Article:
If SEC progenitors are bone marrow derived after liver injury, it makes sense that myeloablative modalities prolong injury and exacerbate SOS. However another major cause of SOS is the ingestion of pyrrolizidine alkaloids, which are not general bone marrow suppressants but rather lead to leukocytosis 9. In this study we have attempted to answer the questions above, as well as to examine the effect of Mct, a pyrrolizidine alkaloid, on bone marrow-derived SEC progenitors.
Chemicals were obtained from Sigma (St Louis MO) unless otherwise stated. Antibodies: goat polyclonal CD31 antibody (Santa Cruz Biotechnology, Santa Cruz, CA), goat anti-rat CD33 antibody (Research Diagnostics Inc., Flanders, NJ), mouse anti-rat CD45 antibody (BD Pharmingen, San Diego, CA, catalog no. 554875), rabbit anti-human CD133 antibody (Abgent, San Diego, CA), sheep anti-rabbit IgG (Dynal Biotech, Oslo, Norway), donkey anti-rabbit IgG, phycoerythrin conjugate and rabbit anti-goat IgG rhodamine conjugate (Santa Cruz Biotechnology), goat anti-mouse IgG, FITC conjugate (BD Pharmingen).
Male Sprague-Dawley rats weighing 240–280 gm were obtained from Bantin and Kingman Laboratories (Fremont, CA). Rats were given 160 mg/kg Mct in phosphate buffered saline (PBS) by oral gavage (i.g.) on day 0. The liver injury score was determined by a published scoring system 9. All protocols dealing with animals were reviewed and approved by the USC Animal Care and Use Committee to ensure ethical and humane treatment of animals. Experiments were performed in adherence with the guidelines outlined in the NIH "Guide for the Care and Use of Laboratory Animals" (revised 1985) prepared by the National Academy of Sciences.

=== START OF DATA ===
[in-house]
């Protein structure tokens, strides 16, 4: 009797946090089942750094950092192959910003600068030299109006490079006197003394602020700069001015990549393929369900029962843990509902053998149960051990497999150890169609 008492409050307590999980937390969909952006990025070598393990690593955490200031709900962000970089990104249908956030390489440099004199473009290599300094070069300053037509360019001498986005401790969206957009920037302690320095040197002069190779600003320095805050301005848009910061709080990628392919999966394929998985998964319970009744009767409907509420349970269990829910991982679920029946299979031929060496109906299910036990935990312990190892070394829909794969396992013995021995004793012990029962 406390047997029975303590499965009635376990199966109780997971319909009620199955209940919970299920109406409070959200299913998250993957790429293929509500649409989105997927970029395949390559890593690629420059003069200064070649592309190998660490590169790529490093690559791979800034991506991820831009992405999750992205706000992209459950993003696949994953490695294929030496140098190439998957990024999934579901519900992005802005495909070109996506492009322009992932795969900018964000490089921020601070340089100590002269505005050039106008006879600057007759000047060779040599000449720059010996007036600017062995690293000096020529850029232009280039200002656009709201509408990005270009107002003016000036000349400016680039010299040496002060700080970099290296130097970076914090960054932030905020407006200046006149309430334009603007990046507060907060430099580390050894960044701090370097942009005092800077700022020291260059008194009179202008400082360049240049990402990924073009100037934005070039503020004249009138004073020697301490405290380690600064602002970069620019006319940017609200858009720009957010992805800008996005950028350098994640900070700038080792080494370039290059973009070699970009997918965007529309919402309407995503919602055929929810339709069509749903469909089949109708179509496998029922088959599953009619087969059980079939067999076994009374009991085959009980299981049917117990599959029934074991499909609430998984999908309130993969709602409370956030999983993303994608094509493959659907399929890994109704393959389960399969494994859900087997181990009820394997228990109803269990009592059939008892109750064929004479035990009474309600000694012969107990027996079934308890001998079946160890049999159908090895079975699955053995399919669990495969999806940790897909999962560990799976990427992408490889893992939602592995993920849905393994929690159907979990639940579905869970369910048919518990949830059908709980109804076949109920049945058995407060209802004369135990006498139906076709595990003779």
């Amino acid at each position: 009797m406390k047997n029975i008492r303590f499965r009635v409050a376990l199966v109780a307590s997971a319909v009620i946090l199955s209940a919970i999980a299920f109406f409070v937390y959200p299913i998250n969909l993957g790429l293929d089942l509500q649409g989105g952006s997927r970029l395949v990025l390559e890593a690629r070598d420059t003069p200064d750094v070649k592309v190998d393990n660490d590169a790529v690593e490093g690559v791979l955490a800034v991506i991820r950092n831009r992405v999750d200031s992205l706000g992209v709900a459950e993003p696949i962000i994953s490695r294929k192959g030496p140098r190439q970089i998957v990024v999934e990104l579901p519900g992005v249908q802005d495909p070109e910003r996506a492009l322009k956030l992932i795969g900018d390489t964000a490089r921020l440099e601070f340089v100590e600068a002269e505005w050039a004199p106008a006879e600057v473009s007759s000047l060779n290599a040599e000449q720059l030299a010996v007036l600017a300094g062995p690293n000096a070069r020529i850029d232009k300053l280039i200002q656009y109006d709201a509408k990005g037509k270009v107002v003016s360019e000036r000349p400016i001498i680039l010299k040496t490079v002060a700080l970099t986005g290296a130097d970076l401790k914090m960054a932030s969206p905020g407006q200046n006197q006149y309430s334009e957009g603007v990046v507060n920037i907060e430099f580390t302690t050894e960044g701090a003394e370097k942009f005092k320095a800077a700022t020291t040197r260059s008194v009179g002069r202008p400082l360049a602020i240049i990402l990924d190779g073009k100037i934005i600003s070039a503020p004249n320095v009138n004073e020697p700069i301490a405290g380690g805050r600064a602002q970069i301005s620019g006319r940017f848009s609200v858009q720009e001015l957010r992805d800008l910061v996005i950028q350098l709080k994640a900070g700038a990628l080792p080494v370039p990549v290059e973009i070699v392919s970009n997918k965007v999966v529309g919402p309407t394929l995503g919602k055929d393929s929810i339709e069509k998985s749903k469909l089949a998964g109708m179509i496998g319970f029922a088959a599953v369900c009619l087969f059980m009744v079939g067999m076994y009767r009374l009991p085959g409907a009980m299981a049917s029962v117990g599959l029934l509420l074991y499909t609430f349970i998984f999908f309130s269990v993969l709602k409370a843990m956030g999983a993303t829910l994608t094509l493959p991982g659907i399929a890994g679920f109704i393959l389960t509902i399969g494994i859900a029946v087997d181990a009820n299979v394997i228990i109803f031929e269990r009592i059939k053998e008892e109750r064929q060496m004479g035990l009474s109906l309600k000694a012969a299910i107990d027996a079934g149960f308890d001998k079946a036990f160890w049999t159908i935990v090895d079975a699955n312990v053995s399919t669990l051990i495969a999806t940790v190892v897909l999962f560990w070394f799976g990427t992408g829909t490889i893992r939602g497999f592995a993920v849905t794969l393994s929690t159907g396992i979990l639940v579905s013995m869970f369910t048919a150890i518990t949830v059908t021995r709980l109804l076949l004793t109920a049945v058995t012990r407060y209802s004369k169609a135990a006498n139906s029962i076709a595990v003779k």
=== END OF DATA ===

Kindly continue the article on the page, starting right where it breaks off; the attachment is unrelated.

Irradiation exposures were done using the 6 MV X-ray beam of a Varian 2300 c/d linear accelerator. The size of the beam was 5 by 7.9 cm, covering only the rear leg from the toes to the pelvic joint with shielding of the abdomen. The dose prescription was 800 cGy to 2-cm depth, including bolus thickness and half the thickness of the leg. Rats received a sub-toxic dose of Mct, 140mg/kg i.g., 7 days after irradiation. Control groups received either irradiation or Mct.
Rats received a lethal dose of pentobarbital i.p. Cells were flushed from the marrow cavity of the tibia and femur with PBS and centrifuged at 1500 rpm for 10 min.
Bone marrow cells were collected from the tibia and femur of inbred male Fischer rats (Charles River, Raleigh, NC). On day 5 after Mct 50 million cells were injected into the tail vein of female or male Fischer rats using a 25-gauge needle; for therapeutic infusions, 200 million cells were injected.